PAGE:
Marty Meehan, UMass Lowell Chancellor And Ex-Congressman, Named Next UMass President

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UMass President Marty Meehan. (Stephan Savoia/AP)
UMass President Marty Meehan. (Stephan Savoia/AP)

University of Massachusetts Lowell Chancellor Marty Meehan will be the 27th president of the five-campus UMass system.

The university's board of trustees unanimously voted for his appointment after interviewing Meehan and a second finalist Friday morning.

“I thank the UMass Board of Trustees and the Presidential Search Committee for their confidence," Meehan said in a statement released by UMass soon after the vote. "Massachusetts is synonymous with the best in higher education. We will seek to strengthen our position as a world-class public university system that is accessible, affordable and a catalyst for innovation and economic development in the Commonwealth."

Meehan has led UMass Lowell, his alma mater, since 2007, and before that he served seven full terms in Congress from 1993 to 2007. He will be the first UMass undergraduate alumnus to serve as president of the system.

“Chancellor Meehan’s successful tenure at UMass Lowell has shown that he has what it takes to move the University of Massachusetts system forward,” Victor Woolridge, chair of the trustees, said in the statement. “His results-driven, visionary leadership has opened up new frontiers for UMass Lowell, and we fully expect the same to happen for the entire University in the course of his presidency.”

It was clear from the trustees' deliberations that they trusted Meehan more than they did the other finalist, Harvard Business School professor John Quelch, because they had worked with Meehan for so many years.

Trustee Edward Collins, of the International Brotherhood of Electrical Workers, said he has a bias for strong internal candidates. Another trustee said he'd rather run with a horse he knows. And attorney Richard Campbell took issue with Quelch saying the university was not a gas station for the state economy, and said Quelch did not appreciate the status of the UMass Medical School.

Quelch, who's a former chair of the Massachusetts Port Authority, had called it pretty good, but not premier league. The student trustee from UMass Medical, Patrick Lowe, did not like that.

"I'm grateful to be at such a well-regarded institution," Lowe said. "I think where we are is in a good position, and I think in fact some aspects of our university are in a great position."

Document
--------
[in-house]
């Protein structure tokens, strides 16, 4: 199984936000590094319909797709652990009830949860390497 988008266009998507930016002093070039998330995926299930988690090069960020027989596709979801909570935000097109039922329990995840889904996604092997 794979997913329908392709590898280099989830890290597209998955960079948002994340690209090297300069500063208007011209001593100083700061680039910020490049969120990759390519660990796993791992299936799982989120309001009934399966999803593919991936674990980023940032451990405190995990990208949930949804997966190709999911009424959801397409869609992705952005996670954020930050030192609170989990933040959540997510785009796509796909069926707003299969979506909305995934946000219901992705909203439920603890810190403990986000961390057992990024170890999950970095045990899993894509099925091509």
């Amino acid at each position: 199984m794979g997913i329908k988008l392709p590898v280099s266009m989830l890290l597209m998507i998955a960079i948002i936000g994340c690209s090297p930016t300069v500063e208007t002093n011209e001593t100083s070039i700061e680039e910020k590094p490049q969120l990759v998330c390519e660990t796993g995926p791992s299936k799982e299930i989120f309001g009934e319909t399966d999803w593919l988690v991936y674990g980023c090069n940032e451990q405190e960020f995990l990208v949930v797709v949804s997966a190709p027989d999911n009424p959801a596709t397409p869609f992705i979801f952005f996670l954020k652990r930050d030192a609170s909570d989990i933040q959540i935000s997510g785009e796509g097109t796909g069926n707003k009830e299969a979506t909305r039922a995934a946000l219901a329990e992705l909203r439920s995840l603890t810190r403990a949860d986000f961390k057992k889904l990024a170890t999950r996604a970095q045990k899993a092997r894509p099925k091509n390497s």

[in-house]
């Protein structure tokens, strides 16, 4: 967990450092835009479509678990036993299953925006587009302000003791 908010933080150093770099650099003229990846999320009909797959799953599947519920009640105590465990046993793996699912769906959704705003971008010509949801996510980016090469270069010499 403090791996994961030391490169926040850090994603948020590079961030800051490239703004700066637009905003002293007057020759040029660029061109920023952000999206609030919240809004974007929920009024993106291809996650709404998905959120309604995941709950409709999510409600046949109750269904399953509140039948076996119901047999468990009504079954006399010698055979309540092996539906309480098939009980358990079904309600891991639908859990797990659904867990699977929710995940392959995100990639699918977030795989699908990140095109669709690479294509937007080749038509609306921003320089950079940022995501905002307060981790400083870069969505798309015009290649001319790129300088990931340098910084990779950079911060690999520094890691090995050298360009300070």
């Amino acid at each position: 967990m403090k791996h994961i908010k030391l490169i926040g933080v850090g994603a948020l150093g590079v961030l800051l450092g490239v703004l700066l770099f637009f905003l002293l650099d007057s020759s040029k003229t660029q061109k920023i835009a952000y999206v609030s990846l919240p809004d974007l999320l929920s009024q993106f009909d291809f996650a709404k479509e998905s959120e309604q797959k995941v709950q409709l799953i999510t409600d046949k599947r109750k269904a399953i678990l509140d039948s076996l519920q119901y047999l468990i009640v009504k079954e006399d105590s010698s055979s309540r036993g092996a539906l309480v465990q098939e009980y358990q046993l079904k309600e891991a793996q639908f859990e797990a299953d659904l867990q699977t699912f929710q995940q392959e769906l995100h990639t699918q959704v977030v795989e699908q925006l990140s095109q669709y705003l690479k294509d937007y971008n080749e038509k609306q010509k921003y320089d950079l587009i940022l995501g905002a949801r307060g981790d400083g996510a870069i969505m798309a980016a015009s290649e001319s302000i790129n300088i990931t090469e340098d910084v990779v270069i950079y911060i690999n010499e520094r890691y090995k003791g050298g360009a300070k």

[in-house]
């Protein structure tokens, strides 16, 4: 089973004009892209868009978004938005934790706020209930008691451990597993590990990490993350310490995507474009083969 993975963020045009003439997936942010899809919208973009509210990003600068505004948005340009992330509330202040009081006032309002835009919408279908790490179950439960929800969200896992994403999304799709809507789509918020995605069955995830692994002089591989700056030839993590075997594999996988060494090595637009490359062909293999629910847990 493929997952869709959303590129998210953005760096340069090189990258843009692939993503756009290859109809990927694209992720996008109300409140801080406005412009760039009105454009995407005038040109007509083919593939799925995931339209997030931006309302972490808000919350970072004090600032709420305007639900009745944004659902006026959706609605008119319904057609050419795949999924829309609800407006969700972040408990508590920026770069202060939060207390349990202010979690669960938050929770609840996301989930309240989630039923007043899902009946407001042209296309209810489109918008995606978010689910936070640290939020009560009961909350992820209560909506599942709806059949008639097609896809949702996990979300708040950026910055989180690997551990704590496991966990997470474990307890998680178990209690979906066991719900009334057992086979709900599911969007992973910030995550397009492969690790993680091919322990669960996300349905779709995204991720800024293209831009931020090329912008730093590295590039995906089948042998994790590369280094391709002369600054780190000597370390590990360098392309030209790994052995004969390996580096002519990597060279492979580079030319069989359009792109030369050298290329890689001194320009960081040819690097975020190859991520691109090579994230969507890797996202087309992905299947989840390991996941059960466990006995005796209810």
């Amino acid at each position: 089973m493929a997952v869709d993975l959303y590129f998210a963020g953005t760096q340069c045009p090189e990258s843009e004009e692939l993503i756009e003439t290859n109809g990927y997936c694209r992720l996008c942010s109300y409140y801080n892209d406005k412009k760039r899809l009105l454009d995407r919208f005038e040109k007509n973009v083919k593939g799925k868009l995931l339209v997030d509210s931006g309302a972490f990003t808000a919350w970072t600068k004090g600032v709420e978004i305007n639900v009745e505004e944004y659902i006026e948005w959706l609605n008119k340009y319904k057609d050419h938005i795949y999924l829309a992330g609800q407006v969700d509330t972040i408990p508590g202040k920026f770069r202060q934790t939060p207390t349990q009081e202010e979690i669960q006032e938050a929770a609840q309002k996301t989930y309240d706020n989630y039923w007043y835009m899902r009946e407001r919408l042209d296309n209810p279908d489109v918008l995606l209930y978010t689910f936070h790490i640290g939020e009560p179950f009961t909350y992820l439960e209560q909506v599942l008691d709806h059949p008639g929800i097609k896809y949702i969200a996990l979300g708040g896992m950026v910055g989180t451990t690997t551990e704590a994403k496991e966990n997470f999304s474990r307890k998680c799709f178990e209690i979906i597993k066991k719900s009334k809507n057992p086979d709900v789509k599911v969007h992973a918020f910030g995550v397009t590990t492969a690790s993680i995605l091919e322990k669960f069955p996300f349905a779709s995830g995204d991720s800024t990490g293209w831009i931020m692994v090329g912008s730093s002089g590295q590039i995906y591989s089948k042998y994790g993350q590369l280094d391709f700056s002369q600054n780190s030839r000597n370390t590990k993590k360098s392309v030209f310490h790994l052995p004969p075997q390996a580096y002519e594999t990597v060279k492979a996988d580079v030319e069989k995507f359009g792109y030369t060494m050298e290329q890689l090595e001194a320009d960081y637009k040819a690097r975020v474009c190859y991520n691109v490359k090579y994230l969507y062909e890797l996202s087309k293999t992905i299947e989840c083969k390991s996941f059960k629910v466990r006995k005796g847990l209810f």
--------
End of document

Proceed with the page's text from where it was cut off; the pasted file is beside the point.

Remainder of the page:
Another trustee, Henry Thomas, president of the Urban League of Springfield, praised Meehan's work for UMass Lowell.

"He's an excellent fundraiser," Thomas said. "One of the big things that I think was important for me is, when I look at how he's managed Lowell, he has always engaged and included students in the process of change as well as the process of operating the campus."

Meehan sees financing UMass as his greatest challenge and promised to raise more money for the school than any president before him.

"Difficult economic times have created real pressure on state budgets around the country," Meehan said. "I think it's one of the reasons why trustees are looking for leaders to look at innovative ways to raise more money privately, innovative ways to develop a business strategy that increases revenue."

Meehan will succeed President Robert Caret, who is stepping down in June to become chancellor of the University of Maryland system.

Caret surprised the UMass community when he took the position in Maryland after only four years at UMass. This time around the search committee said all finalists had to commit to staying for 10 years. Meehan said he's willing to make that commitment.

"If I were interested in doing anything else, I would not be taking on this challenge at the University of Massachusetts," Meehan said. "I am committed to it."

This article was originally published on May 01, 2015.

This segment aired on May 1, 2015.

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Fred Thys Reporter
Fred Thys reported on politics and higher education for WBUR.



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